I'm leaving you with this picture of Ike and Sanders. Ike LOVES loves him some Uncle Sanders, mostly because Ike is obsessed with Sanders' nametag, but also because Ike has good taste in people.

If any of you out there would like some professional advice regarding your painting dilemmas, send in a request and we'll forward it to Sanders.

Thanks for sharing your expertise with us, Sanders!

Ask Sanders: Kristin's Green Bedroom

In Thursday's installment of Ask Sanders, I promised help for Kristin's bedroom. She asked our opinion on Kelly Green as a choice for bedroom paint, and Sanders was more than happy to oblige with a paint palette of greens in hues that range from shocking to sophisticated:

sanders green paint palette

And a few darker, more traditional greens:

greens

Personally, I have found that green can be a difficult color to work with, because it requires a sense of confidence that many more soothing shades do not. But when done right, green really sings. And I love the idea of using green and blue (blue in Kristin's bathroom) as a base for a household palette, since blue and green can mix and match in so many interesting ways.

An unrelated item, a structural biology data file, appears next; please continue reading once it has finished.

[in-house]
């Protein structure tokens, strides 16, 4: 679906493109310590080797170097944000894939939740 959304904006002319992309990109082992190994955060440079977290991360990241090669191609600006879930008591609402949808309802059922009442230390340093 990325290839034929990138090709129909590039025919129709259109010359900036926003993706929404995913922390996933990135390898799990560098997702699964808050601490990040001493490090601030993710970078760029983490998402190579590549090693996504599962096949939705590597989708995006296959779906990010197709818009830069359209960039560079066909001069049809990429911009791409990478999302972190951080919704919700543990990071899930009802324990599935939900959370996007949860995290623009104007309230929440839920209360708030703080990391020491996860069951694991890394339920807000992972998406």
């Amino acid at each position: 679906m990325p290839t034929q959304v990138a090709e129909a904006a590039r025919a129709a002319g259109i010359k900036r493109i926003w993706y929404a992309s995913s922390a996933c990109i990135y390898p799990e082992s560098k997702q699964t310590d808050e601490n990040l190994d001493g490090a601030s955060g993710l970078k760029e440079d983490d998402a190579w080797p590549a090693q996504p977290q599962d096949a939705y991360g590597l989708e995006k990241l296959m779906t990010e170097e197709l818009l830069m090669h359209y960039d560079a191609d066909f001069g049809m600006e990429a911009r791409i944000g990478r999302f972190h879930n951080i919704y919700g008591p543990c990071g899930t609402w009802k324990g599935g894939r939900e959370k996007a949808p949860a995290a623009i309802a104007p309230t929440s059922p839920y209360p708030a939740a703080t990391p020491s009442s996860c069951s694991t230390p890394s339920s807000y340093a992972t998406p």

john paul urizar

John Paul Urizar

green bedroom

You'll need a pair to go all out kelly green on four walls, floor to ceiling. But this spare little bedroom courtesy of The Sweet Line gets it right with simple furnishings and accents. In a small room with strong color, paint is the star and everything else plays a supporting role.

kelly wearstler

I'm thinking that Kelly Wearstler may have kicked off the kelly green movement in a moment of vanity (hello, kelly - kelly?), but love her or hate her, the lady is not afraid of color. This bathroom shows how slick classic green (looks like Rainforest Foliage to me), black, white and chrome can be.

domino green kitchen

This tiny kelly green kitchen from Domino can cook. A very restricted palette with lots of white keeps the color from overwhelming.

green room

In this room from House to Home, forest green goes a little too country for my taste, but with more streamlined shapes, the color could be fresh. Imagine Danish teak instead of these tradtional furnishings. Throw in lots of white linens and a black pillow or two and you've got modern classic.

If all out green seems too heavy for you, you can break the color up in several ways.

green wallpaper

Hidden in France

Patterned kelly green and gold wallpaper keeps the color light. If wallpaper isn't an option (renters, I'm talking to you), try stretching fabric over a a wooden frame, or wallpaper a large piece of masonite and frame with cheap, painted quarter round. Beep beep, beep beep, yeah.

green living room